Remote work presents unique information security challenges since remote work environments don’t usually have the same or comparable safeguards to the office. When employees are at the office, they are working behind layers of preventive security controls. While not perfect, it is harder to make a security mistake while at the office. However, when devices leave the office environment and people work remote at home, new risks arise for the company and additional security policies are essential. Here are 4 remote work policy guidelines we suggest:
While robust and agile technology, preventative measures and policies help, the truth is that the same workforce who make the business go is also a primary avenue of risk and often referred to as the weakest security link. General work from home and remote work policies on computer and internet usage can help and should be enforced with both technical and administrative controls. Businesses should also ensure that employees are aware of these policies and their importance.
1. Avoid public Wi-Fi
Public WiFi in your favorite café or coffee shop are, generally, not secured and are known prime spots for cybercriminals to spy on internet traffic and collect confidential information. Employees choosing to work in public places should use personal hotspots and/or encrypt their web connection to protect your traffic. Ideally, employers should attempt to provide employees with VPN access.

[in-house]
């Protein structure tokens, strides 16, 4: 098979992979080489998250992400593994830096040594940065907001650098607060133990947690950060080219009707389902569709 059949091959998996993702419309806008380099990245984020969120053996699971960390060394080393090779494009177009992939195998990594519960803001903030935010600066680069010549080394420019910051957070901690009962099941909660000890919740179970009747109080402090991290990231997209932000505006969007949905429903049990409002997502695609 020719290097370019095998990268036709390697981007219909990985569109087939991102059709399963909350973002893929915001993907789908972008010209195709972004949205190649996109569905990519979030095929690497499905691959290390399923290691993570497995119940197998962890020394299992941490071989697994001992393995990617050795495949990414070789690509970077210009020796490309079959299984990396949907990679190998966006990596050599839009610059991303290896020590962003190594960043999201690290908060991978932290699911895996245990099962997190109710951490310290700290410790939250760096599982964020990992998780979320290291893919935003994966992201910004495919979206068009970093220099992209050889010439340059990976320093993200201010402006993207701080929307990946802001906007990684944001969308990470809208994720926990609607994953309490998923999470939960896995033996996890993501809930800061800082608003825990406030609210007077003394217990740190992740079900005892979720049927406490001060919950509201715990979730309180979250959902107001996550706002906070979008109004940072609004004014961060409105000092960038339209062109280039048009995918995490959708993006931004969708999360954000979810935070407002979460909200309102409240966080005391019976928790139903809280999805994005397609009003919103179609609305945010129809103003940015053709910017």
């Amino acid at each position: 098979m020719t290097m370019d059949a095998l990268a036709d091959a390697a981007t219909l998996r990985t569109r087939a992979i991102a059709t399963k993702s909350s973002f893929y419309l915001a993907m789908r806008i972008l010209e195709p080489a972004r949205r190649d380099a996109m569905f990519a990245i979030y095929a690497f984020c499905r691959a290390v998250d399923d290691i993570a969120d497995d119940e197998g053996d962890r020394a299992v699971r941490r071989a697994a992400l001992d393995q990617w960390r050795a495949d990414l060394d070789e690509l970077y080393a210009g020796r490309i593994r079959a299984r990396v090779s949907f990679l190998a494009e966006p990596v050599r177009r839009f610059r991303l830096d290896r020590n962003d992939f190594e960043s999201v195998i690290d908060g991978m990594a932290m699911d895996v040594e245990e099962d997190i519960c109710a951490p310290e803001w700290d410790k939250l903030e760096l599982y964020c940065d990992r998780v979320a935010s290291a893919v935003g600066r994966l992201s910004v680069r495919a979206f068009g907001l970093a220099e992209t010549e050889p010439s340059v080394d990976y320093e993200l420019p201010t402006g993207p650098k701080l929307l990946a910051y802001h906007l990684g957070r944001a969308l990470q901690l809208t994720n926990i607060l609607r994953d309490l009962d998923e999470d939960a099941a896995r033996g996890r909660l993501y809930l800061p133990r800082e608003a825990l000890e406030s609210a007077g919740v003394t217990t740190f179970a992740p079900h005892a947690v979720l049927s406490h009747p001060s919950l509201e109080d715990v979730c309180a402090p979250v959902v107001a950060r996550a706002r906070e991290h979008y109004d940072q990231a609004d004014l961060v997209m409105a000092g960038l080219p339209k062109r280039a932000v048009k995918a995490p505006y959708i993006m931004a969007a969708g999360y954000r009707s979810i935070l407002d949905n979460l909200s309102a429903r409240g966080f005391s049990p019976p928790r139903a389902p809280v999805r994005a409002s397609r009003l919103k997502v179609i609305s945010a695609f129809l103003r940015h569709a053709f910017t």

2. Web security protection
Organizations should deploy security solutions that feature strong endpoint web security and technologies that can prevent network vulnerabilities from exploitation. Phishing scams and fake website fraud have soared during the COVID-19 pandemic to capitalize on employee fears and negligence. For this reason, organizations should invest in strong anti-phishing and network attack defence technologies that can efficiently detect and block these threats and so protect employees who work from home.
3. Encrypt sensitive data
It is always advisable to encrypt data that is attached to your email. Even more so if you frequently work with sensitive information. This means that should a malicious third party intercept your email(s), the encrypted information is less likely to be compromised.
4. Training and best practices
Despite implementing all the security protection available, the weakest link when it comes to cybersecurity is still your employees. Employees working from home should be trained and educated –monthly if possible – on basic internet and endpoint security.
How does Stage2Data keep remote teams secure?
Embracing remote work has been a love-hate relationship for many SMB/SMEs. Human error can cause considerable damage to a business’ reputation, bottom line, and future. For this reason, we cannot stress this enough: Effective business continuity and disaster recovery planning identifies the critical resources required for a business to continue operating during a disruption. Conducting a quarterly review of critical IT security aspects will diminish the chances of an actual attack. Ideally, an organization should mitigate the chances of an attack by implementing controls and technology and performing regular dry runs with employees to ensure they are ready too.
Layman's Guide to
Business Continuity Planning
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